Data Technician, Montana Digital Newspaper Project
Montana’s newspapers often published brief announcements about town visitors, residents who were injured or taken ill, and guests at private gatherings. Most “personals” were one- or two-sentence snippets, but once in awhile an event was entertaining enough to qualify for more detailed treatment.
This was the case in a November 1865 issue of the Montana Post, recounting a recent event in Helena. A young man and a young woman—strangers—happened to arrive in town on the same day. By sundown, they were married. What is interesting is the role played by Helena’s townfolk.
|This item appeared in the Montana Post (Montana's first surviving |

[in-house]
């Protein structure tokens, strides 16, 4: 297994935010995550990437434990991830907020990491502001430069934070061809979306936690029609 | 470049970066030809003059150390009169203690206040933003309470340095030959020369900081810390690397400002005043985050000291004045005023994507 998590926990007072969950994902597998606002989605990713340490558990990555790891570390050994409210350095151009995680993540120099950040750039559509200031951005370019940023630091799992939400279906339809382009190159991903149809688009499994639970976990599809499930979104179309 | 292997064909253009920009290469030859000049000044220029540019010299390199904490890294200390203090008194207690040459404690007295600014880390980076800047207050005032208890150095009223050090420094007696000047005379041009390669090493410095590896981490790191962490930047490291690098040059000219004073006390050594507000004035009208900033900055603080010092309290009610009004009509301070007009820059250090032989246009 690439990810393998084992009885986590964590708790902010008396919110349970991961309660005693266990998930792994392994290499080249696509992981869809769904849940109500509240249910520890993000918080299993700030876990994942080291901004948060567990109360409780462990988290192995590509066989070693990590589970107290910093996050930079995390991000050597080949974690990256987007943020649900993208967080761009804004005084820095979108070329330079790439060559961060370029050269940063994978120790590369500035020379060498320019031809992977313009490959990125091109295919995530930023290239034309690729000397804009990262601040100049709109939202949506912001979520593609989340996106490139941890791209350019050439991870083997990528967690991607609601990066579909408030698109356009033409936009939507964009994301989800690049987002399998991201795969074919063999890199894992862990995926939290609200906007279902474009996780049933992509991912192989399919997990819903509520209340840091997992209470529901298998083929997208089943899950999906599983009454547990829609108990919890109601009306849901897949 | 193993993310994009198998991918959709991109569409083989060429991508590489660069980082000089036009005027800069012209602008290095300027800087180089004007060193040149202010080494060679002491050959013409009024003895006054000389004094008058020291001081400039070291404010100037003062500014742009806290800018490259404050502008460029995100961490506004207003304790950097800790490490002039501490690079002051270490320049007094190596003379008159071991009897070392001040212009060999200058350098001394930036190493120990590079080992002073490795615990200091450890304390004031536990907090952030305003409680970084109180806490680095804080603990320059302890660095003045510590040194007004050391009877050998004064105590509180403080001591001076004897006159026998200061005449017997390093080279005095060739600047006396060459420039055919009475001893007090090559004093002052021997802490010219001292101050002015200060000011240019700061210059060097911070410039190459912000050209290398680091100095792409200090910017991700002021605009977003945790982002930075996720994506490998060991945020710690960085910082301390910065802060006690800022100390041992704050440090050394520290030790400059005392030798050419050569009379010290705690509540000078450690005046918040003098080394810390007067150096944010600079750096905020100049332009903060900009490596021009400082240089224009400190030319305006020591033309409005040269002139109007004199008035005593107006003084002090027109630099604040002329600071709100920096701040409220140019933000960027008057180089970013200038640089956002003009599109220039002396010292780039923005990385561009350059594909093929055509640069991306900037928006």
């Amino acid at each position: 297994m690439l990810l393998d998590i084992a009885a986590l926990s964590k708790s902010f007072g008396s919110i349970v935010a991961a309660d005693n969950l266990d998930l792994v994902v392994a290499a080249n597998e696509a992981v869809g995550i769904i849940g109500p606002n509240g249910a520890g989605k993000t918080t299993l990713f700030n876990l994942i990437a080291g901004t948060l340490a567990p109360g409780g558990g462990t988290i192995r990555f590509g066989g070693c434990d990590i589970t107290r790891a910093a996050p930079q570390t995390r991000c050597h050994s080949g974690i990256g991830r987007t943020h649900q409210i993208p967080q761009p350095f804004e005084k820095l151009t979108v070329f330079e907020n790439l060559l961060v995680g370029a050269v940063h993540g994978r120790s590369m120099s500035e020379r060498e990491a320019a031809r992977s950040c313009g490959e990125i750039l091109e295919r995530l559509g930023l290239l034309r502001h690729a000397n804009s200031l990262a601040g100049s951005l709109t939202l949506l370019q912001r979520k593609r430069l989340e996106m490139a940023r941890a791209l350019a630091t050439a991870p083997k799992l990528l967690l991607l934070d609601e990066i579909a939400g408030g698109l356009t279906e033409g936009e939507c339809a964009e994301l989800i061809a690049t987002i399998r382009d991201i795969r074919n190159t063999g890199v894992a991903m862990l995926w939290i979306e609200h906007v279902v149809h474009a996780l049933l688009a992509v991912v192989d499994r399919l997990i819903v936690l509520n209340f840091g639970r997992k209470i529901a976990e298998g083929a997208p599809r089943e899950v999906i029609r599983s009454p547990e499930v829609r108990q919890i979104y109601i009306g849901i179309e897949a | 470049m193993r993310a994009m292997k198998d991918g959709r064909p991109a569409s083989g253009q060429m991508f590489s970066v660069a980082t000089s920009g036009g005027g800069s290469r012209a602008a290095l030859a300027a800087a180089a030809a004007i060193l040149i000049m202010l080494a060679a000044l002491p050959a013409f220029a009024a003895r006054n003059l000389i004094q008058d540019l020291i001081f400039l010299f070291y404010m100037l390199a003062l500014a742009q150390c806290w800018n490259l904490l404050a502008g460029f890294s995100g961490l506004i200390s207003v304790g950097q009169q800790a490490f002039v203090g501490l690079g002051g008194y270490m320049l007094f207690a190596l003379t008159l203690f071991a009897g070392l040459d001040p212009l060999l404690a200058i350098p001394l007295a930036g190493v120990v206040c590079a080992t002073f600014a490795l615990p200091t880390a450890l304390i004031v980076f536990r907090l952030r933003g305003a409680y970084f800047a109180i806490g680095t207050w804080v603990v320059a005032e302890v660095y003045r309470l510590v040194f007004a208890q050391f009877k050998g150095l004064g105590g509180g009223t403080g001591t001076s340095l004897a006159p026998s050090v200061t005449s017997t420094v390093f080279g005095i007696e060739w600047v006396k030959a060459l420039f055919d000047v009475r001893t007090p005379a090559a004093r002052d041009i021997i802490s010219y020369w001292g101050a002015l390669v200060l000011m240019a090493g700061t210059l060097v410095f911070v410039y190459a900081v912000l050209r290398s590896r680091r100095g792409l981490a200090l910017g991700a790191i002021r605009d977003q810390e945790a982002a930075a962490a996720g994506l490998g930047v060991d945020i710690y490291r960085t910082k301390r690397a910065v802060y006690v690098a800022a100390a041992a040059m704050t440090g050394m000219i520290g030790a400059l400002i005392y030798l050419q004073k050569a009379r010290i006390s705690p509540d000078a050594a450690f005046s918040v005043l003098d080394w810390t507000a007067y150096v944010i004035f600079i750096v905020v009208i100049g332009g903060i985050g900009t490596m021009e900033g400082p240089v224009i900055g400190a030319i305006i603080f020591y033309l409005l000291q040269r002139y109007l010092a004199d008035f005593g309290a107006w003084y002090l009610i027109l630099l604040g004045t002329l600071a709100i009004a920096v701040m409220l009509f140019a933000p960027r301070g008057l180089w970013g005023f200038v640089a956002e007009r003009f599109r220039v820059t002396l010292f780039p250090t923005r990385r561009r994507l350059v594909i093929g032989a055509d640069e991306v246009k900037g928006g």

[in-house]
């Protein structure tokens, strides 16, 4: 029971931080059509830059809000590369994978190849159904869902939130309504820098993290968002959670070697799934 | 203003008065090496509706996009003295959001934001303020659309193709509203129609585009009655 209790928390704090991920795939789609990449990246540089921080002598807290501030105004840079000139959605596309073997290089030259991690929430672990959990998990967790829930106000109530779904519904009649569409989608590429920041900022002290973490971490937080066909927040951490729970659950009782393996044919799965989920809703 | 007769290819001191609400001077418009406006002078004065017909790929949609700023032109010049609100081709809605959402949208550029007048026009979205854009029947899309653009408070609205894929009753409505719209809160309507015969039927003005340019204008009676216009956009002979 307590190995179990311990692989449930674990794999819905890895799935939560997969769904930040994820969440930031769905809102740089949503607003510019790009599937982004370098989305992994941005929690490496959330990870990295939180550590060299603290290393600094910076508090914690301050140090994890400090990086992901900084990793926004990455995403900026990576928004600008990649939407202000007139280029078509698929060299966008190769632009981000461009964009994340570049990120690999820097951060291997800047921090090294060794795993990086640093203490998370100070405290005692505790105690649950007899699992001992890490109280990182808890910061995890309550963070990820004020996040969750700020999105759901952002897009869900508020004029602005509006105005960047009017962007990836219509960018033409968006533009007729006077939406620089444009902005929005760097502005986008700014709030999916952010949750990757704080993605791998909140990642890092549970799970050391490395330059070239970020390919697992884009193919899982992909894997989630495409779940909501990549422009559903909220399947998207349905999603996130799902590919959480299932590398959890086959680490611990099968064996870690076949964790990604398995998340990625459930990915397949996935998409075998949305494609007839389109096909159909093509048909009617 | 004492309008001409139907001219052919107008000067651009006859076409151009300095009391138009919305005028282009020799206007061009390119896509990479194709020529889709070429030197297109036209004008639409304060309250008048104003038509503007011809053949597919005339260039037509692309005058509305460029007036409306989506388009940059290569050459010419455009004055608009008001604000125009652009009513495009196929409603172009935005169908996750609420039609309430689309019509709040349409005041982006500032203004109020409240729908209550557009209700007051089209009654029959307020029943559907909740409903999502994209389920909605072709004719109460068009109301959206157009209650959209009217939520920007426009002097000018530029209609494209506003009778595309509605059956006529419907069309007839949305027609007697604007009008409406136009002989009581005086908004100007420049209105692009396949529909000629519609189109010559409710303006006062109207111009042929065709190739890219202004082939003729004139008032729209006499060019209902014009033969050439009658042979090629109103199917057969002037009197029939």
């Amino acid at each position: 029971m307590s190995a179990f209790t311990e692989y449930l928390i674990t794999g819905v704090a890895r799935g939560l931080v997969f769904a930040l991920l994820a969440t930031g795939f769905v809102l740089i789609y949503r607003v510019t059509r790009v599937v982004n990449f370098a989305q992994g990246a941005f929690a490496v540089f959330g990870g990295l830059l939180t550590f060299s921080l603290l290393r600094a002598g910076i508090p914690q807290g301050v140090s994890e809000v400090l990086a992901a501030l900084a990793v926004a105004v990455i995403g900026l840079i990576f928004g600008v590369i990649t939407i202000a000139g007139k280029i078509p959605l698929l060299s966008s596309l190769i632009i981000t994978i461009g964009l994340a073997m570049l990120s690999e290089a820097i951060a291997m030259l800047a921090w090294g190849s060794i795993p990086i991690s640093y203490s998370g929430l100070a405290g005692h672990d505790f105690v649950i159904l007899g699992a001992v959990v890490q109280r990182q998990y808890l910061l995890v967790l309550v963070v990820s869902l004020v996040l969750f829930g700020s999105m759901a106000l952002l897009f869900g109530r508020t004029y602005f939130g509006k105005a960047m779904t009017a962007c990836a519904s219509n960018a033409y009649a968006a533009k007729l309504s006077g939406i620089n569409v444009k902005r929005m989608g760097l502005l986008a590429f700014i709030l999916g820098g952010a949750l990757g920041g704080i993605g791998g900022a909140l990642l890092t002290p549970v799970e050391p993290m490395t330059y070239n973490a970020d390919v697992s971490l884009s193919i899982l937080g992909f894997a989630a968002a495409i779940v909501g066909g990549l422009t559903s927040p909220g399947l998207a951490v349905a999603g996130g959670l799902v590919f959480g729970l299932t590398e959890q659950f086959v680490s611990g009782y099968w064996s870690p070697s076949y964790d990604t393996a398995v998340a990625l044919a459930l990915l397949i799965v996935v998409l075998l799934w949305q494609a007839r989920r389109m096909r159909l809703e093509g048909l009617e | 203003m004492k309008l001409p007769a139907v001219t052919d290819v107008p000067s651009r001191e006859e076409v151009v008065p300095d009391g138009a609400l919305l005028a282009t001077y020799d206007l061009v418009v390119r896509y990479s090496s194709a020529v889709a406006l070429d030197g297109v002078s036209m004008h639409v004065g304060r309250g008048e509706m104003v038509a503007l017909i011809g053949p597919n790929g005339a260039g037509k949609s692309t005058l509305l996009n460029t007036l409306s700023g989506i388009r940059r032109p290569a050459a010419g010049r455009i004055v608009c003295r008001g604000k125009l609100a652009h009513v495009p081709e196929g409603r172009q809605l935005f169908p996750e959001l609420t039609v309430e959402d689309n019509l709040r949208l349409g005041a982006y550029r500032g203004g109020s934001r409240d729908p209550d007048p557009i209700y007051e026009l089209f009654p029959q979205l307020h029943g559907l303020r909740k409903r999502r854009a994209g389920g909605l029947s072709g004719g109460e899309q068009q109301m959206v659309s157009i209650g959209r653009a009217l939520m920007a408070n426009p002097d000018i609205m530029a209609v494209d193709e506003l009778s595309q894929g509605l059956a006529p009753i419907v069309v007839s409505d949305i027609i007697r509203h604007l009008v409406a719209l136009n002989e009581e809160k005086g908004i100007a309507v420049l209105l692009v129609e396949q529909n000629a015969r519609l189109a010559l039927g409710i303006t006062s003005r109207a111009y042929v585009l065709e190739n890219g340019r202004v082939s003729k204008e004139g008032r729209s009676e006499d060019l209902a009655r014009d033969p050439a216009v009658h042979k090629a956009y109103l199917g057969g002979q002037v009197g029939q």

newspaper), published in Virginia City, on November 4, 1865,
page 3. We can identify with some certainty the International
Hotel (erected in 1865 at the corner of State and Main in Helena),
but we are unable to verify the H___ House mentioned in the story.
The hapless bride and groom remain anonymous.
The term b’hoy emerges from a 1948 play about the Irish in New York’s middle-class entertainment district, the Bowery. It came to mean any spirited street lad.
You can find this and many other tales from Montana’s newspapers in the Library of Congress web site Chronicling America, where over 30,000 pages of historical Montana newspapers are available for online searching and viewing.